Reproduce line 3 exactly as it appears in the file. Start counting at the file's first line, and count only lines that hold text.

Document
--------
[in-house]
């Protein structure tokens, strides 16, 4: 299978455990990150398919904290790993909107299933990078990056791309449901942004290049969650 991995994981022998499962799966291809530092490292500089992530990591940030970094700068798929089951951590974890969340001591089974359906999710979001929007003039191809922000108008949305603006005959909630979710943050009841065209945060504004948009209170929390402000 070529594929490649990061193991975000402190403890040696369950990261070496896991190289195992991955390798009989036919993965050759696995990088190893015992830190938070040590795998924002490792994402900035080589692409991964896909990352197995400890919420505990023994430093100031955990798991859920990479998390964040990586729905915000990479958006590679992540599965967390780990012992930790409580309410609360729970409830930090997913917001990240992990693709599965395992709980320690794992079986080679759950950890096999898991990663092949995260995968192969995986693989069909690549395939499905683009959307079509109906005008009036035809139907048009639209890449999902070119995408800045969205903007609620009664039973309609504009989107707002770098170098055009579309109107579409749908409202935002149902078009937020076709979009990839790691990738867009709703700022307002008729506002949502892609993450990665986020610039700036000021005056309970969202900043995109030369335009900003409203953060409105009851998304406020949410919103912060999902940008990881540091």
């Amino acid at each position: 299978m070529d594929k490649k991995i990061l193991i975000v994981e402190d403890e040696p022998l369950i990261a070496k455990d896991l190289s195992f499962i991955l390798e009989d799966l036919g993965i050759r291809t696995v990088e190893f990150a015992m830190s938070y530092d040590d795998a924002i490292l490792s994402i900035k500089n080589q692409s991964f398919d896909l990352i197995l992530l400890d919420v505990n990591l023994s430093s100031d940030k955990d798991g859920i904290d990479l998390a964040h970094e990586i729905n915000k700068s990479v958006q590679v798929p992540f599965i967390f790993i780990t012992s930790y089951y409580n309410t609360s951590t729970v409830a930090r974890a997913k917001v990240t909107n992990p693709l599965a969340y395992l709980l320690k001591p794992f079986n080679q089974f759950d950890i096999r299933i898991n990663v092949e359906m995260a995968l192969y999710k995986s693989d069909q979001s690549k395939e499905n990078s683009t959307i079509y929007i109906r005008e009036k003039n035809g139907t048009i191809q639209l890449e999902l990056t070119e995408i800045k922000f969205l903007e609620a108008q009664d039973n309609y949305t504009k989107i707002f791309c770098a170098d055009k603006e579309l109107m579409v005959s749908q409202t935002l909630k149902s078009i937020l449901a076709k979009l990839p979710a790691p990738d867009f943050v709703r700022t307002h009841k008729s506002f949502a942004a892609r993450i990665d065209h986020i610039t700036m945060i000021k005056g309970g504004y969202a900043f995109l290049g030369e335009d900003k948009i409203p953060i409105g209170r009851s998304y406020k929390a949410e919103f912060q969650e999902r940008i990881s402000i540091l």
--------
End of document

């Amino acid at each position: 299978m070529d594929k490649k991995i990061l193991i975000v994981e402190d403890e040696p022998l369950i990261a070496k455990d896991l190289s195992f499962i991955l390798e009989d799966l036919g993965i050759r291809t696995v990088e190893f990150a015992m830190s938070y530092d040590d795998a924002i490292l490792s994402i900035k500089n080589q692409s991964f398919d896909l990352i197995l992530l400890d919420v505990n990591l023994s430093s100031d940030k955990d798991g859920i904290d990479l998390a964040h970094e990586i729905n915000k700068s990479v958006q590679v798929p992540f599965i967390f790993i780990t012992s930790y089951y409580n309410t609360s951590t729970v409830a930090r974890a997913k917001v990240t909107n992990p693709l599965a969340y395992l709980l320690k001591p794992f079986n080679q089974f759950d950890i096999r299933i898991n990663v092949e359906m995260a995968l192969y999710k995986s693989d069909q979001s690549k395939e499905n990078s683009t959307i079509y929007i109906r005008e009036k003039n035809g139907t048009i191809q639209l890449e999902l990056t070119e995408i800045k922000f969205l903007e609620a108008q009664d039973n309609y949305t504009k989107i707002f791309c770098a170098d055009k603006e579309l109107m579409v005959s749908q409202t935002l909630k149902s078009i937020l449901a076709k979009l990839p979710a790691p990738d867009f943050v709703r700022t307002h009841k008729s506002f949502a942004a892609r993450i990665d065209h986020i610039t700036m945060i000021k005056g309970g504004y969202a900043f995109l290049g030369e335009d900003k948009i409203p953060i409105g209170r009851s998304y406020k929390a949410e919103f912060q969650e999902r940008i990881s402000i540091l």